Question: Why is solar power, in houses for example, so expensive yet the solar power in both a watch and calculator isn’t?
So is it practical for everyday use?
Answer: >So is it practical for everyday use<
It depends a lot on your location and the Federal, State, Local, and utility incentives applicable to your area. They are different all over so there is no way anyone can make a blanket statement on solar’s practicality.
To illustrate what I mean, here is a price list for solar in my local area.
A 6.45 kW system lists for $35,800.
For that size system, the feds give you a $10,740 tax credit.
The state I live in provides a $1,000 tax credit.
That still leaves over $24,000 to pay.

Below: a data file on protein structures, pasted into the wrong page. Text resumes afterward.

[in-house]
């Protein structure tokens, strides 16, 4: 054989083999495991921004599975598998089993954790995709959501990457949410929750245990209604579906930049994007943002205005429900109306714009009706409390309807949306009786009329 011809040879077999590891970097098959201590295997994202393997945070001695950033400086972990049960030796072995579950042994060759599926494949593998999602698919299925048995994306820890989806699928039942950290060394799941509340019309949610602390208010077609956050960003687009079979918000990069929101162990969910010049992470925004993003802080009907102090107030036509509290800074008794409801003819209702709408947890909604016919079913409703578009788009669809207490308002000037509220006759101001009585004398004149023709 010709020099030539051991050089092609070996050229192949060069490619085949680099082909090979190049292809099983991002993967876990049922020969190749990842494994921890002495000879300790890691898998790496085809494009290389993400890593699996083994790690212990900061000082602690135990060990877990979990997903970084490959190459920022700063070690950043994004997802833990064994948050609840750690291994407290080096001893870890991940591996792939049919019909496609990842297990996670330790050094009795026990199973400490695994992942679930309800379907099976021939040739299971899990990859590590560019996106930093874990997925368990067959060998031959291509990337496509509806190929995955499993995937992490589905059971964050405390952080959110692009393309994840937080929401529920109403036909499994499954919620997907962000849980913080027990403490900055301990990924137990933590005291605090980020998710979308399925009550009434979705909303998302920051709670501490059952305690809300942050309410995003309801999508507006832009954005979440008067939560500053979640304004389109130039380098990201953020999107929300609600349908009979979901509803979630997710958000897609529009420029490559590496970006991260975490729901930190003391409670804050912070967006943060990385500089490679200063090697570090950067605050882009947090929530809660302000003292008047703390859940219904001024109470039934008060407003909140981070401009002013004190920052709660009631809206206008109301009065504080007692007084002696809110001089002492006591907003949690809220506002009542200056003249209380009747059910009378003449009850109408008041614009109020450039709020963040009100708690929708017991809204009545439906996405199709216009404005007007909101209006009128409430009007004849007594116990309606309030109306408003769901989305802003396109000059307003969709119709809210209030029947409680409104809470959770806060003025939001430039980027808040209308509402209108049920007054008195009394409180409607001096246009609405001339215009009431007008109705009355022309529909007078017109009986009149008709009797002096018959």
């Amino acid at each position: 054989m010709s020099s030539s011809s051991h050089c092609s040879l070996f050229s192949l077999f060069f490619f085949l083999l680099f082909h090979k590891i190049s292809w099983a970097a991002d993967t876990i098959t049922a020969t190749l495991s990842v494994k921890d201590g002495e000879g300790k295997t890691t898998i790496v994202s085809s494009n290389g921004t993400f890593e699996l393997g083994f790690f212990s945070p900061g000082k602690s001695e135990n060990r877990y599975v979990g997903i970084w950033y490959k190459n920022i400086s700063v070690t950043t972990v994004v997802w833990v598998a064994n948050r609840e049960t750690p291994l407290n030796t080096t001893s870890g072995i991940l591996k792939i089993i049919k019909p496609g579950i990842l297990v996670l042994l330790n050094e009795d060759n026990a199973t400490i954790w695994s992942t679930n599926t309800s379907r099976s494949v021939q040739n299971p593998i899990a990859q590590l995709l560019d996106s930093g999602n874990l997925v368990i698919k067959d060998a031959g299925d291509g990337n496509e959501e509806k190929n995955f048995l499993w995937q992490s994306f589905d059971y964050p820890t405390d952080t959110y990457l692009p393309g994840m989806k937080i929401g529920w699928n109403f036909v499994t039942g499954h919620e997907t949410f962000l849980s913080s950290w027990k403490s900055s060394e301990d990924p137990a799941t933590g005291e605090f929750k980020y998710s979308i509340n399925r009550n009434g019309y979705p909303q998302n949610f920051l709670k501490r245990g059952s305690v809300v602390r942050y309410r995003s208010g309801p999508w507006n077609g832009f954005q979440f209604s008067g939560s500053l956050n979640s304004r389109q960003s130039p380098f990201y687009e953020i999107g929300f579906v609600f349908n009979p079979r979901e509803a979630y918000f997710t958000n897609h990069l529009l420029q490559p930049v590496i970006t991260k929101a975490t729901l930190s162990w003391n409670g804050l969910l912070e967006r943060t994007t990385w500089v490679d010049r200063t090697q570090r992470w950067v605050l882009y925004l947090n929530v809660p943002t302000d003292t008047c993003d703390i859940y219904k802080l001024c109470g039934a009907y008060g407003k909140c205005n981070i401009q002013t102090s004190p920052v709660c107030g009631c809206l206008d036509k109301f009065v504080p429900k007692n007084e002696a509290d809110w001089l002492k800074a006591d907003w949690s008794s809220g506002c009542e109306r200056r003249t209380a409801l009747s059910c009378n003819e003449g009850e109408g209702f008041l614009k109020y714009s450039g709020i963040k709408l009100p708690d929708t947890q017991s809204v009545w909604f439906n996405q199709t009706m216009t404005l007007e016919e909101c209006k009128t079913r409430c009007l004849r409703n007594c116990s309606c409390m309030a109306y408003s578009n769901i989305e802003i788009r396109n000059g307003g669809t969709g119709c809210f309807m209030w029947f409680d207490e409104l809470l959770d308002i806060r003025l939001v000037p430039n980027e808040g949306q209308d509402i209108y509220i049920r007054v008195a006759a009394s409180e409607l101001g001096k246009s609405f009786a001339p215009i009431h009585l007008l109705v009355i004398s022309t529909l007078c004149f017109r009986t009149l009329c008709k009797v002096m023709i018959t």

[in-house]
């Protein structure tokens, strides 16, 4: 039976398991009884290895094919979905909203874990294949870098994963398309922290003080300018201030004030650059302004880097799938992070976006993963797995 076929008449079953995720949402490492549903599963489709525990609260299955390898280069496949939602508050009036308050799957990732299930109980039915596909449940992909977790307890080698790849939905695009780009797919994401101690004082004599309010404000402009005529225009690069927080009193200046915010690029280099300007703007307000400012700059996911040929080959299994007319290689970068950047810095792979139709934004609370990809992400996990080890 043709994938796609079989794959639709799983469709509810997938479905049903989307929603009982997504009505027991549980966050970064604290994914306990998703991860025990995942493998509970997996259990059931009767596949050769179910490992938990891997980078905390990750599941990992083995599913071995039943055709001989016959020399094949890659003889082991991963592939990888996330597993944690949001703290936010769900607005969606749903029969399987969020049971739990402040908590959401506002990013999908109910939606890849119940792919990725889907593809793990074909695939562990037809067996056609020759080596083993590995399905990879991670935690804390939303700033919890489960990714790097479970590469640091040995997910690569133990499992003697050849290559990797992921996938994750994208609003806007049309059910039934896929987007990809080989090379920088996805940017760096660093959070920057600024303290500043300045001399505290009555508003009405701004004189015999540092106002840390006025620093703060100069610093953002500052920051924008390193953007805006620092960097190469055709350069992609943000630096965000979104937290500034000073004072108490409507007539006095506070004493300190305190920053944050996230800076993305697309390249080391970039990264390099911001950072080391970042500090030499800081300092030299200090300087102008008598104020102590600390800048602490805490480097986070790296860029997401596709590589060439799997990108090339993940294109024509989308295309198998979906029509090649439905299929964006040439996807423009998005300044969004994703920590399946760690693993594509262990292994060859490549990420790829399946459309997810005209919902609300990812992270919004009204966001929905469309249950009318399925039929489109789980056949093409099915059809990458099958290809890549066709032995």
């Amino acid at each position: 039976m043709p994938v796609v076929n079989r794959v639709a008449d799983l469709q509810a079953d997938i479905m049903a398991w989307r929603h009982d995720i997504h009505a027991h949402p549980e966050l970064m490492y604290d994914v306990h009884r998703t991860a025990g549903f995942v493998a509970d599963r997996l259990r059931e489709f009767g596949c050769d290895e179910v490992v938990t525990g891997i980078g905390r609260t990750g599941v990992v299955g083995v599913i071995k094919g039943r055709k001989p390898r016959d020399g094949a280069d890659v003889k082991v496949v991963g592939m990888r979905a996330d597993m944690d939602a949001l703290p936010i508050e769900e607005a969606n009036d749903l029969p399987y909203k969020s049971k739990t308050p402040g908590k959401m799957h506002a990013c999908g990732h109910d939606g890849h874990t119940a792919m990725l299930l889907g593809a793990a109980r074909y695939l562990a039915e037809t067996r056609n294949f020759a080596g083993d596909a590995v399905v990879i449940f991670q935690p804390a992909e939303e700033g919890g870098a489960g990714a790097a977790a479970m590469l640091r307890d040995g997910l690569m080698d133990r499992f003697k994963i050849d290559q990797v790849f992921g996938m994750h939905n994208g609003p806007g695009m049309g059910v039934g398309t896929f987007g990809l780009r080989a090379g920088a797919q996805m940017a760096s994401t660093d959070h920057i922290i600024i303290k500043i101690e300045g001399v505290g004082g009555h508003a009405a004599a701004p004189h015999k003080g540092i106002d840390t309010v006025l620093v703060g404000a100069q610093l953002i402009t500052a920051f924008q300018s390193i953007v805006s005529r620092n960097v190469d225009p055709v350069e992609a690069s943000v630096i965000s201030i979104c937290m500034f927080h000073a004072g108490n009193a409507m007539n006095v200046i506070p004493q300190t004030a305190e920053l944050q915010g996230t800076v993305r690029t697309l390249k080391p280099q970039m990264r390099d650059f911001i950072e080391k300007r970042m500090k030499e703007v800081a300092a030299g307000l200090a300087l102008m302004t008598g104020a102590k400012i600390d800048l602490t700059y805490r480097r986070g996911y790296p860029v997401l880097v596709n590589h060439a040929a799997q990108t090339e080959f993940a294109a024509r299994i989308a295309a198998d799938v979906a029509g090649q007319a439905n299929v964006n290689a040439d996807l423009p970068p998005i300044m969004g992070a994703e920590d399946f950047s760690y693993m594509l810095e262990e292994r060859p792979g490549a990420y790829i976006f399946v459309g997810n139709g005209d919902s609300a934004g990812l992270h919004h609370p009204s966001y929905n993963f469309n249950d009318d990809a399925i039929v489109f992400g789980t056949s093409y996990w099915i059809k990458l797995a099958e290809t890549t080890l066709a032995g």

HOWEVER, my local utility pays $3 per watt or $18,150, thus leaving me to pay only $6410, which makes my payback period 4 years (or less), thus making an investment like this very affordable.
However, the key here is the local utility (APS) rebate. $3 per watt is considerably higher than other utilities. if that rebate were, for example, 1/2 of what it currently is, my price would go up from $6000 to more than $12,000, thus making the payback period long enough (over 10 years) that it would no longer be as practical to do.
So is it practical? For some people it is while for other people in other locations, it is not.